From a kind source:
It's a big hit in Walt Disney World's Tomorrowland. (We got the disastrous Rocket Rods instead.) But a new Buzz Lightyear attraction for Disneyland's Tomorrowland has been shelved until at least after Hong Kong opens in early '06.
Rumors continue to swirl that we shouldn't expect much of anything, expect maybe new paint, for Disneyland's 50th. Things are just that bad right now thanks to the many upper management blunders.
By the way, the "Fall '05" opening date for Hong Kong isn't used anymore. 2006 is now the opening date, and most likely in the winter/early spring.
More Disneyland Paint & Rehabs
small world looks great now that it is finished...
...and it looks like Minnie's House in ToonTown got a coat of paint on the roof and inside (the giveaway appears to be an unfinished chimney...
...meanwhile the Disneyland Railroad was down last weekend, for what appears to be platform work on all the stations, Main St. is shown below...
All of the new photos for this update were taken last Sunday the 15th.
Adios Y Arriba
Kevin Yee was kind enough to write the following for this update:
Thanks Kev. While I agree a lower price point would be ideal, what I would like is something unique to Downtown Disney - and not just another chain restaurant like Rainforest Cafe. Both the successful Catal and Ralph Brennan's Jazz Kitchen have proven there is a market for something other than the Planet Hollywoods of the world. I'd really like a Disney dining innovation - but with their letting go of all their R&D folks this week it would be dreaming.
At least the Downtown Disney mall complex is succeeding, even if the new park next door continues to flounder.
We'll have another D-I-G update for you soon. See you at Disneyland!
From California Adventure, the script (a work in progress):
Page one, scene... um... ...well we've lost track of which one it is, there's just been so much drama going on in the old Disneyland parking lot.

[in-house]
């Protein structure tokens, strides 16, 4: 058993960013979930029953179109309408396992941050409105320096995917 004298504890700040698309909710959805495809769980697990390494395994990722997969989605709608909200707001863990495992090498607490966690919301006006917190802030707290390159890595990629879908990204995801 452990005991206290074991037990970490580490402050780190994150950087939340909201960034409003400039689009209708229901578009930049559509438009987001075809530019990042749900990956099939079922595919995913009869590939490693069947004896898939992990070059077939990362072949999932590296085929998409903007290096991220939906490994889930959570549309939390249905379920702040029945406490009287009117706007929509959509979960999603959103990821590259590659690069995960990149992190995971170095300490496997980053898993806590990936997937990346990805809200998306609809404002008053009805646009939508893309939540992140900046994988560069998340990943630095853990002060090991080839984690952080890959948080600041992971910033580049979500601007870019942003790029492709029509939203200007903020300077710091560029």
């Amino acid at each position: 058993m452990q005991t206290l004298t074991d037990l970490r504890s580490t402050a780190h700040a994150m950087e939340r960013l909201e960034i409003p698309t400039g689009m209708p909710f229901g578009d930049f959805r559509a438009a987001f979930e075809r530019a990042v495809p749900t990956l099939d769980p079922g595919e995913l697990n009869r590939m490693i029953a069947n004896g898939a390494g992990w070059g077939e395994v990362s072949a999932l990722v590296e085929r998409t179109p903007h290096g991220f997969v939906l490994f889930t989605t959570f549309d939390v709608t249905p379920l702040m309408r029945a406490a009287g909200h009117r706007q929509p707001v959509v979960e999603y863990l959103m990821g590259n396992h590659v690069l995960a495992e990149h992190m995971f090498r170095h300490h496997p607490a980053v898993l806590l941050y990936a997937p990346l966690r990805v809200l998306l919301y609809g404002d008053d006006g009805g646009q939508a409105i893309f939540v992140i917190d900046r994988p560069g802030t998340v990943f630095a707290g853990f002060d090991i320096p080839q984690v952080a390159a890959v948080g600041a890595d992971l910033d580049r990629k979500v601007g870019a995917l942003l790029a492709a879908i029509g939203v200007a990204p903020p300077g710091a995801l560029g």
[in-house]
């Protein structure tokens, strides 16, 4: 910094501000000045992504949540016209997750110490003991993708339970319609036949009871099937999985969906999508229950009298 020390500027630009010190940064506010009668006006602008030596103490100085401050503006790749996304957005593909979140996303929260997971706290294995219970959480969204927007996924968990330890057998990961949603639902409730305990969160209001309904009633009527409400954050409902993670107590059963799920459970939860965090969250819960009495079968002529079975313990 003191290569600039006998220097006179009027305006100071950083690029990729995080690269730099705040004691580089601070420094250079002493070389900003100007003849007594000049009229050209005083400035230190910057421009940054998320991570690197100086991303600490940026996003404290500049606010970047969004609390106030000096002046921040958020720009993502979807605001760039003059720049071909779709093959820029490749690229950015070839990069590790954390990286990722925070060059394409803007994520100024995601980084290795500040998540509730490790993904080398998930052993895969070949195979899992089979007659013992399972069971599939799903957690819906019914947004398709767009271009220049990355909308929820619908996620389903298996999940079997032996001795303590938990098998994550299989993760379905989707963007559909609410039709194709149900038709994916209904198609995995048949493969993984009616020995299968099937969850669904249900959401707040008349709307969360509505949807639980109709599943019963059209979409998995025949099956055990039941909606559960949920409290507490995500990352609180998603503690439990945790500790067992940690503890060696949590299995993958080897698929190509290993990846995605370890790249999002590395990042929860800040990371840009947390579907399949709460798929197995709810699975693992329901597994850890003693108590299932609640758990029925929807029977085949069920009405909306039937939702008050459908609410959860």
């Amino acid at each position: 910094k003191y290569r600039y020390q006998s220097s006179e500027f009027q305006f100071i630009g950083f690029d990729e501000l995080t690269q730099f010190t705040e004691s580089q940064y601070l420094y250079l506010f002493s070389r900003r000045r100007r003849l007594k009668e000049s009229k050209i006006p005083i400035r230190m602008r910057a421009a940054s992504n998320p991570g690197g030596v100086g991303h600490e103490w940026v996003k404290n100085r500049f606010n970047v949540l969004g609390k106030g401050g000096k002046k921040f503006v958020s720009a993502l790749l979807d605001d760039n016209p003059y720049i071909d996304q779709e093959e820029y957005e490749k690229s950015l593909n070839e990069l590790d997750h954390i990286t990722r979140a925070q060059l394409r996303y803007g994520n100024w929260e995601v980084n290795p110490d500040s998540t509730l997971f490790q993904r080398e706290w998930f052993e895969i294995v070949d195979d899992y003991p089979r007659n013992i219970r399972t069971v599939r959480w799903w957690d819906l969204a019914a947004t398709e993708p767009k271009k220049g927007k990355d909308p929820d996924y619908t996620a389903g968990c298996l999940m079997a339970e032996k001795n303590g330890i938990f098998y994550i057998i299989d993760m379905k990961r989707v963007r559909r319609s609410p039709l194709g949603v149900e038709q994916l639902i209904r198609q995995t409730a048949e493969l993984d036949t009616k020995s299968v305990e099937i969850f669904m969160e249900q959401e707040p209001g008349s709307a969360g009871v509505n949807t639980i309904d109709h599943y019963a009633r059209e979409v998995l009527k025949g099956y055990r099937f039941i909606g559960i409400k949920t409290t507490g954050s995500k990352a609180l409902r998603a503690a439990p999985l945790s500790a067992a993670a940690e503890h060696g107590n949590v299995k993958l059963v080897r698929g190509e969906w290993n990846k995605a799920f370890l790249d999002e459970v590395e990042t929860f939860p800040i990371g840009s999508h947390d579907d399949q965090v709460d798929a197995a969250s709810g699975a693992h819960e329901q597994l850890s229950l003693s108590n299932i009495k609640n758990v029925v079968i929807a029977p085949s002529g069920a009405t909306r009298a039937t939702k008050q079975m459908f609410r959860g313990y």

(Cue much too dramatic background music)
First Paradise Pier is discussed for the trash heap, and now the ABC Soap Opera Bistro is history. It will be turned into a "Playhouse Disney" location, and may not even serve food (not even chicken tenders and macaroni & cheese for the kiddies). The concept being tossed around has it as just a children's playland thing, kind of like the old shuttered Club Disney concept, all themed to the Playhouse Disney properties.
(In case you're wondering what those properties are, this is Disney's pre-school programming block. The characters / shows currently assembled in this group include: The Bear in the Big Blue House, Rolie Polie Olie, The Book of Pooh Show, Stanley, The Wiggles, Disney's PB&J Otter, Madeline and something called Out of the Box.)
With the upcoming Aladdin show going into the Hyperion Theater, Millionaire, the possible retention of the current Goofy show, the 3-D Muppet movie, the animation building and the still under discussion character overlay (or just plain elimination of the disastrous SuperStar Limo ride) it sure makes the Tower of Terror fit into the Hollywood area like a sore thumb doesn't it? Not to mention the fact the area is chock full of cheap to produce movies/shows, and has no real family rides.
Sounds like another mess to me - and how it fits into the California Adventure (DCA) theme is yours and mine's best guess too. All I can think of myself is the millions upon millions of dollars that were wasted in this park - and the fact that the guys who blew it are still employed by the company.
Maybe they should just rename the place Dilbert's Adventure?
Tower of Terror construction photo
As you can see in the photo taken on Sunday, the tower continues to grow. The view is from the farm area at DCA.
Meanwhile they took off the wraps from the new bug show stage in the farm area (below).
By the way, Flik's Fun Fair has an opening date of October 7th announced.
Ch- ch- ch- changes
An email went out amongst the executives outlining changes that were made just this past week to the DCA plans for the next year or two. As I was passing on to you the decisions that had been made in late August in the last update, the Disney suits were reworking those plans yet again by slashing budgets and reining spending in.